Advance Notice: Briefs
GOP-initiated ‘forensic audit’ unveils no fraud in Macomb County election
Macomb County clerk’s office | Susan J. Demas
Macomb County’s “forensic audit” of the 2020 election unveiled nothing remotely resembling fraud, further debunking repeated and unsubstantiated claims by supporters of former President Donald Trump.
The audit by Alabama-based Pro V&V, a company that tests voting systems, examined election technology and found “no outside interference.”
Among the baseless conspiracy theories is that outsiders hacked the election results, a claim that has been debunked by numerous courts, state and local audits and Trump’s own administration.
“This is just one step to restore confidence in the election process,” Republican Clerk Anthony G. Forlini wrote in a letter released Thursday, the one-year anniversary of the riot at the U.S. Capitol.
In the 2020 election in Macomb County, Trump defeated Biden 53%-45%. Forlini, a former Harrison Township supervisor who served in the state House from 2011 to 2016, was elected clerk in 2020.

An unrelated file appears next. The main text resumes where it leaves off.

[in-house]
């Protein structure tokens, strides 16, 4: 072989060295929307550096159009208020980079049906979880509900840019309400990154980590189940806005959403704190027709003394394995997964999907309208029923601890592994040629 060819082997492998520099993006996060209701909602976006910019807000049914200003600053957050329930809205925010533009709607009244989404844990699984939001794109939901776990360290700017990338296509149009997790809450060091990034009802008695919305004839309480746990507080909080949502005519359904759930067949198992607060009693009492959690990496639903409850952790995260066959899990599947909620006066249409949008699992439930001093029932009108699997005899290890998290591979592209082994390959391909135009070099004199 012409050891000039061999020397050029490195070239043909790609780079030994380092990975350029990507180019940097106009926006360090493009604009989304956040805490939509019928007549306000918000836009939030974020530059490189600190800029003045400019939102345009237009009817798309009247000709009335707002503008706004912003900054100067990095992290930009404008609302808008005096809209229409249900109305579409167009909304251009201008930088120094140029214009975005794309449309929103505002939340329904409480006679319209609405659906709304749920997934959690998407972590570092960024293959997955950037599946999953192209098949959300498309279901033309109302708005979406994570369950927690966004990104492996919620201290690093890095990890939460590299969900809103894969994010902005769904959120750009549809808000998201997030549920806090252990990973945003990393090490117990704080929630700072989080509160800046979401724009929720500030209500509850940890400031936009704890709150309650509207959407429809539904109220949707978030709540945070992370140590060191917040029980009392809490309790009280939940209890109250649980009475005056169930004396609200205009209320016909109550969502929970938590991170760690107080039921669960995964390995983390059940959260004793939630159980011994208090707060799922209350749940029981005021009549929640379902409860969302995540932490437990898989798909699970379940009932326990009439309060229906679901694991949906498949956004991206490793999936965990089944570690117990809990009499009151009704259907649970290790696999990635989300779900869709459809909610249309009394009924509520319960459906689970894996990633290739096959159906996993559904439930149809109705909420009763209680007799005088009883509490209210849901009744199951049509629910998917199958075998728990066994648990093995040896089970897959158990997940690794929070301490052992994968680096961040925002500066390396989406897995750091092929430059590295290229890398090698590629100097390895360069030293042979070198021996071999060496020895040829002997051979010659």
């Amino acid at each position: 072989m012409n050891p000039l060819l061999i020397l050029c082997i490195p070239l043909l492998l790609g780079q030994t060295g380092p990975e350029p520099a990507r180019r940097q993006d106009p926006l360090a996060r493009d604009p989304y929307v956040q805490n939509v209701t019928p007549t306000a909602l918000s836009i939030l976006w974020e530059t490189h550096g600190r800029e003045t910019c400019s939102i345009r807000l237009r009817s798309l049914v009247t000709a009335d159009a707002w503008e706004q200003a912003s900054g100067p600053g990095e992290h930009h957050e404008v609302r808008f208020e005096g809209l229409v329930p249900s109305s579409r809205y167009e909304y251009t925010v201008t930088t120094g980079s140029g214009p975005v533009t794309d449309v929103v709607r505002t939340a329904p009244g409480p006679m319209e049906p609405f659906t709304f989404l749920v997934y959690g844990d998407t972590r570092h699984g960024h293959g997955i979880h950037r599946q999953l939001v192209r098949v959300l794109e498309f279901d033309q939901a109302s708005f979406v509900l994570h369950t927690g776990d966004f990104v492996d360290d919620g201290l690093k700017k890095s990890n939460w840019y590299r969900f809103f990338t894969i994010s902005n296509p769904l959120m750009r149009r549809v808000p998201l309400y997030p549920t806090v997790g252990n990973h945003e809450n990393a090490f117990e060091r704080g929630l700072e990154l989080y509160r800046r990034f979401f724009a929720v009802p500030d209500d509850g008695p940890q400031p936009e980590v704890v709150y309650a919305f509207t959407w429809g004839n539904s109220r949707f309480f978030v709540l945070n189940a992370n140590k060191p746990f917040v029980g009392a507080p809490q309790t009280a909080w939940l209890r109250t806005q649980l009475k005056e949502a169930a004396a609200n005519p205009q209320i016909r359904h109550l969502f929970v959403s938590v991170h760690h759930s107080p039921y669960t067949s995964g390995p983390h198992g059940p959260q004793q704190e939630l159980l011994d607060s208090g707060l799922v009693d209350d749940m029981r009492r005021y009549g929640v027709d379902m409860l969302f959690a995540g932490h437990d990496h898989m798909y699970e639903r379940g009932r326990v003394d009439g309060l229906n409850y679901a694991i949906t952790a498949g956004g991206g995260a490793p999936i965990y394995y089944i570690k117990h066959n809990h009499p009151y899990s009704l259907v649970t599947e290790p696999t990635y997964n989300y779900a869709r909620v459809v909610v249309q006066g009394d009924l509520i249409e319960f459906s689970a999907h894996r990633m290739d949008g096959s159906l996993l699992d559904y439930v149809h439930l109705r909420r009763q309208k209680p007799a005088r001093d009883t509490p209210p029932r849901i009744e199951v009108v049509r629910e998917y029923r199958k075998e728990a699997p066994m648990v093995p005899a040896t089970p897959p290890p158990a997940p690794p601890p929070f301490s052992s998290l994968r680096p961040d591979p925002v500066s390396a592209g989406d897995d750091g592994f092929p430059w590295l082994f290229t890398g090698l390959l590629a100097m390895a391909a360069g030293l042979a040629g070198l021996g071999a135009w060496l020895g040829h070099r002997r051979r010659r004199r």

Forlini said he wanted a specialist to examine the county’s election hardware and software.
Macomb County has become a hotbed of extremism and conspiracy theories. Five of the 14 Michigan residents charged for participating in the Jan. 6 insurrection are from Macomb County.
Once known as the home of the “Reagan Democrats,” Macomb has become the largest Republican county in the state.
After voting twice for Barack Obama, Macomb County voters were the key to Trump’s victory in Michigan in 2016. Trump won the county by about 48,000 votes, or nearly five times his margin of victory statewide. In 2020, Trump beat Joe Biden by nearly 40,000 votes in the county, and for the first time, Republicans took control of the 13-member County Board of Commissioners and now hold four of five countywide seats (prosecutor, treasurer, public works commissioner and clerk/register of deeds).
This story first ran in the Detroit Metro Times. Subscribe to their newsletters, and follow them on Google News, Apple News, Twitter, Facebook, Instagram, or Reddit.
Our stories may be republished online or in print under Creative Commons license CC BY-NC-ND 4.0. We ask that you edit only for style or to shorten, provide proper attribution and link to our web site. Please see our republishing guidelines for use of photos and graphics.